Quinoa has more proteins than the other grains mentioned (Table 2), and its grains contain all the essential amino acids (tryptophan has the lowest concentration). The presence of essential amino acids has also been confirmed in the less well known varieties of quinoa, such as those pertaining to Coastal ecotypes from central and southern Chile (Miranda et al., 2012a). As mentioned, quinoa is similar to rice in terms of culinary uses, transportation and storage, but once processed quinoa grain offers superior nutritional quality. In most countries, rice is consumed mainly as “white rice”. White rice differs from the wholemeal rice because it has been dehusked, a process which results in a significant reduction in protein content (Table 3). On the other hand, in the case of quinoa, while peeling and/or washing is often necessary to remove the saponins from the epicarp (few varieties are sweet or lacking in saponins), far fewer proteins are lost than in the case of rice, where 16–17% of high quality proteins are lost during the peeling process. In contrast, with quinoa, removal of the outer seed layer , which is rich in saponins, fibre and flavonoids, but protein-poor, results in the consumable grain gaining roughly.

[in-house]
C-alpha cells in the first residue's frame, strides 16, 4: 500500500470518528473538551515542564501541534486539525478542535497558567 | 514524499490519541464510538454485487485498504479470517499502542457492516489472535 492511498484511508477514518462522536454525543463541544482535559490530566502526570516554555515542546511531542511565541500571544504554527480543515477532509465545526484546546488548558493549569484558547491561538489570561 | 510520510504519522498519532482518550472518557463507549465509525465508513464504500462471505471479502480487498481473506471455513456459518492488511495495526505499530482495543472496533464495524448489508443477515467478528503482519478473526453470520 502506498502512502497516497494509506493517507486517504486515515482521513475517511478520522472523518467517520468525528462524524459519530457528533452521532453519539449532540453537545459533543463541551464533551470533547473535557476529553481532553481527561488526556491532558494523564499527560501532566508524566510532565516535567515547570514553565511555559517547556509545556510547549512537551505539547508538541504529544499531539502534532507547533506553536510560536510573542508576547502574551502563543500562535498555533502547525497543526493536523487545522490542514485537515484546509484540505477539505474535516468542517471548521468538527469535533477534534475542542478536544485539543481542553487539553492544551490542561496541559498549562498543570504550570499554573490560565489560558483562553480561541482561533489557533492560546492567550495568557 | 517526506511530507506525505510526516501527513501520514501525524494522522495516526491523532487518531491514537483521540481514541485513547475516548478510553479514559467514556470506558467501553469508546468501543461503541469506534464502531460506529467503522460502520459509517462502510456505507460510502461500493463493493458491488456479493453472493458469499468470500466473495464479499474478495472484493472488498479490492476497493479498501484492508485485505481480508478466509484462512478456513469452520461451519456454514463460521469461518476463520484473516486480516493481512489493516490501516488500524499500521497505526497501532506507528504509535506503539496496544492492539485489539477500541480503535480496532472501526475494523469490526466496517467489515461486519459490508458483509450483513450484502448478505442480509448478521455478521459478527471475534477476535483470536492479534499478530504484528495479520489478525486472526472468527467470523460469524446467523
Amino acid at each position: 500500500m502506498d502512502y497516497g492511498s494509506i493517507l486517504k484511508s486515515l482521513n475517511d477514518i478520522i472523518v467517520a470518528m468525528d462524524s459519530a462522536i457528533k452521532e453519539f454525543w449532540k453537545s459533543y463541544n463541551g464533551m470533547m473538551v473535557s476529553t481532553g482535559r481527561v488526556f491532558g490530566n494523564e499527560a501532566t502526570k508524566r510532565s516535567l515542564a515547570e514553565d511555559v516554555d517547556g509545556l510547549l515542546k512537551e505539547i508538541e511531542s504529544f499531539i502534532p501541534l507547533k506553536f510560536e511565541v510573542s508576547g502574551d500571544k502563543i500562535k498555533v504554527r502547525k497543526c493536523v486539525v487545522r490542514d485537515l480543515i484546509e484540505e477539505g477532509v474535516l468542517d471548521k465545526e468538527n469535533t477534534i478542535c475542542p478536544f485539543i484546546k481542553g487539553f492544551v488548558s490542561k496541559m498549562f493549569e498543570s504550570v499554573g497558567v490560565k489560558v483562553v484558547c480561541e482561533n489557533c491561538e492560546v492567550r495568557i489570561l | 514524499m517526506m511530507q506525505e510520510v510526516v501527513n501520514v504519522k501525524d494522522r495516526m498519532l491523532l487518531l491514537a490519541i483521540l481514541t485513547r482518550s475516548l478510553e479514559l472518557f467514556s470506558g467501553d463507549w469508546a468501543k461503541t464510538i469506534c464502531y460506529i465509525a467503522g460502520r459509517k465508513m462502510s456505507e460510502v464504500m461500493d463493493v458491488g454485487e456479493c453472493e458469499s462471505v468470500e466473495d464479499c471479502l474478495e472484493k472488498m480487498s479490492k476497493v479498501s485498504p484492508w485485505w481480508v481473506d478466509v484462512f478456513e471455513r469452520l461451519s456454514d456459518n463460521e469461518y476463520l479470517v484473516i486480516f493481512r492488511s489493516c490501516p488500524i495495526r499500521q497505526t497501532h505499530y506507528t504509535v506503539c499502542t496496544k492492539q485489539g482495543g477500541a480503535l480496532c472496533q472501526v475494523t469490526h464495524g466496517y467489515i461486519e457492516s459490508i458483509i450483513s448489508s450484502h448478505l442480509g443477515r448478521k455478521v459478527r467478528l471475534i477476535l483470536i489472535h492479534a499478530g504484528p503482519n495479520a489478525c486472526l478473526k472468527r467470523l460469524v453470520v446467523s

The nutritional value of quinoa recognized in every literature review over the last 20 years can only be confirmed and enriched further by more research. The high quality proteins contained in its seeds are little affected by the cultivation conditions, particularly in water-deficit situations. This makes the plant very resilient, a useful quality where agriculture faces problems of aridity, degraded or salinized soils, and even excess greenhouse gas emissions. The 20 amino acids often maintain their proportions in different cultivation conditions, with little impact on the quality of their proteins. Their minerals (P, K, Ca, Mg, Mn, Zn), oils, vitamins (B1, B2, B3, C, E) and flavonoids seem to combine with each other synergetically, to give this plant highly nutritional and antioxidant qualities, maintained even under processing at high temperatures. Its advantages over rice, its similar culinary uses and post-harvest processes, and its low water demand, suggest that quinoa grains could be at least a partial replacement for rice, with excellent benefits for human health, in both deficit populations and in populations where nutrition problems arise from excess.